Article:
I emailed Bruce about the issue and he discovered that the plans on his site were out of date: somebody else had spotted the problem and he had a solution but it wasn't posted. Fortunately, the solution was very simple: I just needed to glue a stopper block on the left panel to keep it from sliding off and I was back in business!

It took a bit more sanding to get the mechanism working smoothly, but eventually I got it working to my satisfaction and was ready to finish the box. As Bruce suggested, I painted the edges black and printed out the nice orange and brown pattern that he used. I printed it out on glossy paper, cut it out, and then glued it on to the various panels using a spray glue. This may seem horrible to those of you who like to appreciate the grain of the wood, but I was using plywood so there wasn't much to appreciate.

It was tricky to cut the siders free after I glued the pattern over them. My razor kept going askew, so I had to pull them off, re-print the pattern and try again, which was quite frustrating. Eventually I got it right, though and waited for the glue to dry. Finally, I added a few coats of varnish and was ready to glue the box together.

This made me nervous, because once it was glued up I couldn't make any more tweaks to the bottom panel mechanism, but it seemed like everything worked fine so I went for it. After several hours, I tried to open the box and when I got to the bottom panel, it wouldn't budge! All this work and I had ruined it on the last step! I freaked out and pulled on it as hard as I could and eventually in broke free. Whew! That was a close one!


So that is the story of the first box that I made (I say that like I've made a ton since then...I've only made 3 more). It turned out quite well, for a first effort, I think. If I were to do it over again, I think I could get much better tolerances on the cuts by using a micrometer for everything. The end panels ended up a bit loose because they didn't fit snugly against the runners, but everything still works fine.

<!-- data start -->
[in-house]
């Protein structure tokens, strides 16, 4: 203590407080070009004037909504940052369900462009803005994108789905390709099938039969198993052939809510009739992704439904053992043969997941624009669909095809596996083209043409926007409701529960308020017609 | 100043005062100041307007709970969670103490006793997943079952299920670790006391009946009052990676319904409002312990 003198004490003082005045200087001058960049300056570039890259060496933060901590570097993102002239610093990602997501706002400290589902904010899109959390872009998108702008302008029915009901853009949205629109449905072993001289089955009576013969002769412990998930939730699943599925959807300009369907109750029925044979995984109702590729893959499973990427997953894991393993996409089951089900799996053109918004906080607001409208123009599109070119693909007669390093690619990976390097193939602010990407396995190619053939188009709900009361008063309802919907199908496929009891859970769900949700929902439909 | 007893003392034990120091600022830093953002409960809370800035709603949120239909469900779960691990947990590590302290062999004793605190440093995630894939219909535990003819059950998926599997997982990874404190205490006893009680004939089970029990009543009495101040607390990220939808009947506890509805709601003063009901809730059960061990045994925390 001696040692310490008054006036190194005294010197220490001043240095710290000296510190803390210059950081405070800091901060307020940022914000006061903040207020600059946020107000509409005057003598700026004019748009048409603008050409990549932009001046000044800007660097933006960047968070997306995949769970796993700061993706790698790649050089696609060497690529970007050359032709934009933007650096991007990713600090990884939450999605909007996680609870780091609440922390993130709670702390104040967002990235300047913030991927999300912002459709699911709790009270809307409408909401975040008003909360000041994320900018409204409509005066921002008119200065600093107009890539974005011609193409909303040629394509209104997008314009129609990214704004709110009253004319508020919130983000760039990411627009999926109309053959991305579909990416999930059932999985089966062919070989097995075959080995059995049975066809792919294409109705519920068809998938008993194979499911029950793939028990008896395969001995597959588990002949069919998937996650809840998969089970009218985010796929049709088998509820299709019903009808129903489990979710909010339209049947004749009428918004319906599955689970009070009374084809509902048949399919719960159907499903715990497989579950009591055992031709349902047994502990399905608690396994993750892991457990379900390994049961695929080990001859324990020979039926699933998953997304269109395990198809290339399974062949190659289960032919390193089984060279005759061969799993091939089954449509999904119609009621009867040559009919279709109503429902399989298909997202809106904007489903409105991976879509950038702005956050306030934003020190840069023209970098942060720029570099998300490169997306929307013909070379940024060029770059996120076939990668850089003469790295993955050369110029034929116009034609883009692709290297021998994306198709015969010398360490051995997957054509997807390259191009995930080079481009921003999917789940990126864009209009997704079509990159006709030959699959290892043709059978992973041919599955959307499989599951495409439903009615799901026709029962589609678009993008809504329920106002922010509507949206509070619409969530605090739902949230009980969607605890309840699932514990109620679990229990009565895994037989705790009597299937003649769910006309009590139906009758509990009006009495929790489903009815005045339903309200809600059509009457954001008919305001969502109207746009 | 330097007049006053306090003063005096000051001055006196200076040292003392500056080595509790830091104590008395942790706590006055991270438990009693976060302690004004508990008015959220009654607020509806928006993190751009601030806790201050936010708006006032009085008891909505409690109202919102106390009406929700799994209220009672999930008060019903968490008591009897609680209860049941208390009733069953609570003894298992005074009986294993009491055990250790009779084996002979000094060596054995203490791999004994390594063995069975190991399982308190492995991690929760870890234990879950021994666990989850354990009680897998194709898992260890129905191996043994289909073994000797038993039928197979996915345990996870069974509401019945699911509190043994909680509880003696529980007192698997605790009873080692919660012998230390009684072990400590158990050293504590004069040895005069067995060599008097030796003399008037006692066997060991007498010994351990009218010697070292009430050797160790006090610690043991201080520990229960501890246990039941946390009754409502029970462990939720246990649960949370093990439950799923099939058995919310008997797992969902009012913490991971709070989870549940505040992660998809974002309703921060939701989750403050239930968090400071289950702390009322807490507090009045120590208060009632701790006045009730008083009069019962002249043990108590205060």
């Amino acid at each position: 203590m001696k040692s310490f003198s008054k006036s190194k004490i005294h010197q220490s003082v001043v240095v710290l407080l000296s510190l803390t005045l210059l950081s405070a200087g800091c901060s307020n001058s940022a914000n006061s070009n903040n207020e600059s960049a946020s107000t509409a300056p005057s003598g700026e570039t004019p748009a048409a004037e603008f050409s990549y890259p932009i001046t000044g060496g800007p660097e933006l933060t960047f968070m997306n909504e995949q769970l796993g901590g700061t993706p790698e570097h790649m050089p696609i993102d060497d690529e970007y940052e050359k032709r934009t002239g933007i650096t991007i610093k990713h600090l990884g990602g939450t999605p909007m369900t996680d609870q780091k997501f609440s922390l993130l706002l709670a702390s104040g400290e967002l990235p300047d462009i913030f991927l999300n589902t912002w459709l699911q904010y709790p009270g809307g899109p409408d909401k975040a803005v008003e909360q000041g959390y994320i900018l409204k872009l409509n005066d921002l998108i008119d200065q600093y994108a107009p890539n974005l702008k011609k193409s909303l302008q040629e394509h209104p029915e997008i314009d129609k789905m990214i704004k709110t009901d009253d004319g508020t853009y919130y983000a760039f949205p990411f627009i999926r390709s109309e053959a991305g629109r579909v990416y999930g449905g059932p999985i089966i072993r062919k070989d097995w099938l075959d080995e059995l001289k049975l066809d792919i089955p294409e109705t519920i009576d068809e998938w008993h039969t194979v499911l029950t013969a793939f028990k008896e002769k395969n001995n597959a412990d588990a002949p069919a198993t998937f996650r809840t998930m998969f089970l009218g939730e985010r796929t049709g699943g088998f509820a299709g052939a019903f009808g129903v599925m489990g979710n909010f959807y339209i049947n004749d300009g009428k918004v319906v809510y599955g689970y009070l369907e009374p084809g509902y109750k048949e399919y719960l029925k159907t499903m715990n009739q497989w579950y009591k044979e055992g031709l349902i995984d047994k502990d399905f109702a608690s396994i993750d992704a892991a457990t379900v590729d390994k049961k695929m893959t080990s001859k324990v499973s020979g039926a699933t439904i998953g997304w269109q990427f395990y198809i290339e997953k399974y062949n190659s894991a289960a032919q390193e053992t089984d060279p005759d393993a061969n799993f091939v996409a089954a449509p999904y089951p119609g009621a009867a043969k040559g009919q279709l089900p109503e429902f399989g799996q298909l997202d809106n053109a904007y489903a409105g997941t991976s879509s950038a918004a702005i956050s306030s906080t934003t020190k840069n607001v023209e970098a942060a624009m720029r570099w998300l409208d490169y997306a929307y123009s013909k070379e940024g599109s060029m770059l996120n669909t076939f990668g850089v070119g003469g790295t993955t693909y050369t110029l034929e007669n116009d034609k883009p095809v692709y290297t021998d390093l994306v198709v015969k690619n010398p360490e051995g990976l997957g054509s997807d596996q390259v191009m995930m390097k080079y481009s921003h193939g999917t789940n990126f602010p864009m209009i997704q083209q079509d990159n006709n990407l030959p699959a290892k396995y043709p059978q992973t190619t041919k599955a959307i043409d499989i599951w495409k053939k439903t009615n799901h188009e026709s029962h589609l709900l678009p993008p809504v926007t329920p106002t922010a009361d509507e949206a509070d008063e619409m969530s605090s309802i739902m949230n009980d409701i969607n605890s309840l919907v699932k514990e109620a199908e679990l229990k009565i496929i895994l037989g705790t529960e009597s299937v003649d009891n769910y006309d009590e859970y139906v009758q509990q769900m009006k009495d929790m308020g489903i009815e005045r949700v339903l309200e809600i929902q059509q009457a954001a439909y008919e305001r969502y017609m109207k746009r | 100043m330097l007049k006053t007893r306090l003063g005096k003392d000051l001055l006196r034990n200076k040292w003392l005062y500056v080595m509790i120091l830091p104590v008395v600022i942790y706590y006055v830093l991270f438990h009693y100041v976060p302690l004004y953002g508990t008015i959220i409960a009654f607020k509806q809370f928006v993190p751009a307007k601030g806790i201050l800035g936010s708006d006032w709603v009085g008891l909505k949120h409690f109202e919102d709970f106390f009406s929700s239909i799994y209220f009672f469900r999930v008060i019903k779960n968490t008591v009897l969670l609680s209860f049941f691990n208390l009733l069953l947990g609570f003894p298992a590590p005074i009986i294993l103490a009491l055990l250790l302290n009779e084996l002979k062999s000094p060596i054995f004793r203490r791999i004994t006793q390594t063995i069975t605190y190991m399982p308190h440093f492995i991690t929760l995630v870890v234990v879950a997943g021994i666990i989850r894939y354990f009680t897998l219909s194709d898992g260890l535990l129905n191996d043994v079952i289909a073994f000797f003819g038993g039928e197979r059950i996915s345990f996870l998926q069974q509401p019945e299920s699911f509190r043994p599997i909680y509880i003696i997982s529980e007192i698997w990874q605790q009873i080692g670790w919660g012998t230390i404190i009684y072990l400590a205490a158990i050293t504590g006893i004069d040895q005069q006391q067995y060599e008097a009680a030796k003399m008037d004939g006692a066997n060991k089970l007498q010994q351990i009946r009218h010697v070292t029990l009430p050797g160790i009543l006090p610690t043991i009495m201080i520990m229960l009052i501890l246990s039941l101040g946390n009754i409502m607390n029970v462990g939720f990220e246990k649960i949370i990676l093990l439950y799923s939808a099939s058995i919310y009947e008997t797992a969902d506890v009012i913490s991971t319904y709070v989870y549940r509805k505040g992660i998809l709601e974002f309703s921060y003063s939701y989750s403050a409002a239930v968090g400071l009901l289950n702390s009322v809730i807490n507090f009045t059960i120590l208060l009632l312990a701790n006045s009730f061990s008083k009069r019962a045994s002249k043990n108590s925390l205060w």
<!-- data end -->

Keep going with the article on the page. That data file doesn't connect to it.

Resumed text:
I had a great time showing it around to family and friends, it is a challenging puzzle but a determined non-puzzler can usually figure it out in 20-30 minutes. My thanks to Bruce for making these wonderful plans available. At the time that I made this box they were free, but now he charges a modest fee of £2 each, which I think is completely reasonable. Some of the simpler plans are still free which is great.

Well, that was a long post, but I hope you enjoyed it! Check out more pictures here. Tomorrow, I will write about another puzzle project I worked on concurrently with this one: Frand's Mind Bender!

8 comments:

  1. do you still have the original plans? bruce viney put a price on most of the plans and i would appreciate if you could give me a link if you do

    ReplyDelete
  2. They're pretty cheap! You should buy them if you want them and support Bruce.

    ReplyDelete
  3. Your puzzle box looks absolutely amazing! I would love to try to build one myself one day, but I may need to actually learn some woodworking skills first.

    ReplyDelete
  4. Thanks Oli! It looked good at first, but the pattern has faded a bit due to the sun, unfortunately. I probably wouldn't do that again! Natural wood is the way to go.

    It wasn't actually that hard to build, all you need to do is be able to cut out rectangles that are roughly the right size! The keyways are a bit trickier. I did them on a jigsaw, but I guess you could use a bandsaw if you were careful.

    ReplyDelete
  5. That looks excellent. I'm always interested in people's creative processes so thanks for sharing.

    I've just made a template for a 5-move puzzle box and have the plans for a 25-move box somewhere which I'm going to try and make now I've found a laser cutter I can use nearby.

    ReplyDelete
  6. Cool, Duncan! I'd love to see how it turns out.

    ReplyDelete

Please don't post spoilers! Thanks for commenting!

Related Posts with Thumbnails